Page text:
How to Paint the Waimakariri River in Acrylic

Skill Level : 1 Beginner, 2 Intermediate

Medium : Acrylic Painting

Subject : Landscapes

Tutor : Dennis Clark

Class Length : 2 hours 25 minutes

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Class Description

The Waimakariri River originates in the Southern Alps on the extreme west of the Southern Island and flows eastwards and exits into the sea just a few kilometers north of Christchurch. This painting is from photographs taken just south of Arthur’s Pass.

In this lesson you will learn:
1.  How to combine photographs for a better composition.
2.  How to brighten up the painting
3.  How to paint the snow with a painting knife
4.  and much more.

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Template

Transfer the outlines in the template to the canvas by means of a carbon paper.  If you are using a stretched canvas it is best to add a book or similar hard surface under the canvas to avoid damaging it.

Paint the sky

Mix up a light cobalt blue and start painting the sky.  Be aware that the sky lightens as it get near the horizon.  This is caused by various factors such as dust, pollution, haze, etc.

Mountain underpainting

On the palette are the mixes being used.  On the left is the sky mix. Cadmium red and Phthalo blue is used for the mountain.  Make it a very dark purple.  Don't add any white into it.  A very small touch of white to the side may be added just to test the colour.

Block in the very dark areas – basically all the areas of the snow in the sun.

Snow in the shadow areas

For the snow in the shadow areas make up a mix of Phthalo blue and white and fill in all the snow shadow areas.

Painting the snow

For the snow mix up some white with a touch of cadmium red.  It must just have a hint of pink.  The magic begins with the use of a painting knife. Spread the paint lightly on the palette and lay the knife flat in the paint to get an even spread of paint on the underside of the knife. The knife is placed very lightly on the canvas and pulled down in the direction of the slopes.  The idea here is that the roughness of the canvas pulls off the paint in bits and pieces.  The undercoating will show through as deep shadows of rock protrusions and deep pockets of snow.  Build the texture up slowly.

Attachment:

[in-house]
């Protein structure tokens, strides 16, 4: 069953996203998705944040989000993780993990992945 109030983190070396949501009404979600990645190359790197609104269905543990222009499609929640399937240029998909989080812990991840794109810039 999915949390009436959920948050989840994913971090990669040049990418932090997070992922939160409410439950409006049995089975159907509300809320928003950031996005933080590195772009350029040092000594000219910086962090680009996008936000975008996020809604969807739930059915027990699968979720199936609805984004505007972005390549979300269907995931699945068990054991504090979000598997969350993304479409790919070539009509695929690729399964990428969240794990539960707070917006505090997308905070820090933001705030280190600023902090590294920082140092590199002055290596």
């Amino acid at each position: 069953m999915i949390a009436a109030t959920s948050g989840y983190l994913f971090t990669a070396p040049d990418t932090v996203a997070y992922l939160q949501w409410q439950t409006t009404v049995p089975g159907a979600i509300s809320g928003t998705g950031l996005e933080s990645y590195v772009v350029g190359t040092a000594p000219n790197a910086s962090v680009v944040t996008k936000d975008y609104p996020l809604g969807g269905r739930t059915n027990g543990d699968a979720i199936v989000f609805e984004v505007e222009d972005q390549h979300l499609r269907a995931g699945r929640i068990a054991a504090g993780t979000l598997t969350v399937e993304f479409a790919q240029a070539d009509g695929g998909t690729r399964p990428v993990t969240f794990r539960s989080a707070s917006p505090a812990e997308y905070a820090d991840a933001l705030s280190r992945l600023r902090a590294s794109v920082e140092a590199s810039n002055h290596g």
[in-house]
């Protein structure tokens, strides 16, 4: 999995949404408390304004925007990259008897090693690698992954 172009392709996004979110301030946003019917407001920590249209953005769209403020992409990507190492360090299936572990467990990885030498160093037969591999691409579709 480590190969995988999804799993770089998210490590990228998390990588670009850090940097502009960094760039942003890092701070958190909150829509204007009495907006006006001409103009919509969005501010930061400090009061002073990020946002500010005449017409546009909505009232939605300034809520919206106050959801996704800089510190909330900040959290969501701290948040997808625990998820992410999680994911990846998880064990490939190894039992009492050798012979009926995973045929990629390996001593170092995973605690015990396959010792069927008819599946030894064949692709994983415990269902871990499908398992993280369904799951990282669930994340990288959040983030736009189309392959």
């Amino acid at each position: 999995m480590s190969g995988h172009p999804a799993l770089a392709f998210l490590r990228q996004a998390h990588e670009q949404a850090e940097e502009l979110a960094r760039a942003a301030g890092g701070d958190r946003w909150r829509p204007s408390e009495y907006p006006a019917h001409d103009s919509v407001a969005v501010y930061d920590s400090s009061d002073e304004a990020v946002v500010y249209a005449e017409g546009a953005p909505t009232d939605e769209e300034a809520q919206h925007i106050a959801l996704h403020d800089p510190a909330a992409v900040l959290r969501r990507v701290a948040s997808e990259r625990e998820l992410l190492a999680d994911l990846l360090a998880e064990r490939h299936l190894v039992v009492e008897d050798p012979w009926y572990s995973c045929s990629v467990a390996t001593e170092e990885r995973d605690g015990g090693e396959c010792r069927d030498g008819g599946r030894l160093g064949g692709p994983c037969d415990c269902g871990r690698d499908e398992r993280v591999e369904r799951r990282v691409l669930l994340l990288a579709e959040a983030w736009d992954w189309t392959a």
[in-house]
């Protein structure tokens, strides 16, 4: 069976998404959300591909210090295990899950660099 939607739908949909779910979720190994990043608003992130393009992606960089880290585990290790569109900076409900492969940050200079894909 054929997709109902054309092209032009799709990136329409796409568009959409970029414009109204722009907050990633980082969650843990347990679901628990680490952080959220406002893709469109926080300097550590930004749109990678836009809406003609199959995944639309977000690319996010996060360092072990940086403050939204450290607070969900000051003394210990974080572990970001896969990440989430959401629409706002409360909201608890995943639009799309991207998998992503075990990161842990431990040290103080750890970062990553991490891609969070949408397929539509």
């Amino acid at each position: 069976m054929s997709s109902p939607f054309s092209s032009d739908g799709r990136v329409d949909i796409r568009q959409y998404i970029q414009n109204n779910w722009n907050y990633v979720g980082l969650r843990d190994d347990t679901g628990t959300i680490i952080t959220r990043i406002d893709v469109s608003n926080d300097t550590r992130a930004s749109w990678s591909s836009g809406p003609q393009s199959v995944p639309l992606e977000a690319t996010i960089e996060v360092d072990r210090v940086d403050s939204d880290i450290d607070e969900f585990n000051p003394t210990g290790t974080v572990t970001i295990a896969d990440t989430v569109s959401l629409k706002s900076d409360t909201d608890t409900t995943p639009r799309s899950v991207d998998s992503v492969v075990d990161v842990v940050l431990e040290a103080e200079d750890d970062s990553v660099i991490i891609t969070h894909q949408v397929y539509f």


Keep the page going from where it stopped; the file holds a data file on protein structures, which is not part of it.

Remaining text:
Deep snow shadow mix

Mix a touch of Cobalt blue into the first shadow mix and then add a touch of Cadmium red into it to grey it down a bit.

Paint these deep shadows

Deepen up the top ends of these slopes.  It will be lighter at the lower end due to reflections from other snow areas.

Deepen the shadow at the foot of the mountain, and with the same colour, bring in some markings on the snow slope to bring out some ridges and small valleys.

Starting the nearer hills

Block in the middle hill with the first mix.  Dry it and then begin laying in the snow with the painting knife.

Leave some areas open for the smaller valleys and crags.  Then with a small brush, paint in the shadow areas.  Leave a larger darker area at the lower end.

For this hill just block in the colour as shown.

For the hill colour take some of the mountain underpainting colour and add a small amount of Cadmium red and white into it.  You will get a neutral brown.  Cover the remaining area and with a lighter mix to form the smaller shapes.

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Foreground hill

Mix up a green from yellow ochre and cobalt blue and block in the grass that is in sunlight. Mix a very dark green using the first underpainting colour with yellow ochre added to it.

Hill in deep shade

For this deep blue colour just add cobalt blue into the left over mountain underpainting.  Don't paint the profile in a straight line.  Add some humps and bumps to make it look more realistic.

Paint the river

With a blue/grey, plot in the flow of the streams.

Paint in the river, leaving a few white streaks/lines to indicate where the water surges against the rocks.  Fill in the ground area.

Paint the bush

Paint a orange/brown patch for the bush and then with a fan brush, stroke in the branches.

Foreground

With a small brush dab in the texture on the slopes.  Just give the impression of rocks.

Final touch-ups

Add some highlights to the shore line.  Look to see where you have left some things out.

Final painting

About Dennis Clark

Dennis has been drawing and painting for most of his life (since 1944) and shortly after that in watercolours. During WWII there were no art books so to speak, so he had to teach himself through experimentation, sweat and tears. He teaches the following mediums online - Watercolours, Pastels, Acrylics, Pencil, Pastels, Pen and Ink and Oils.
Read more about Dennis Clark

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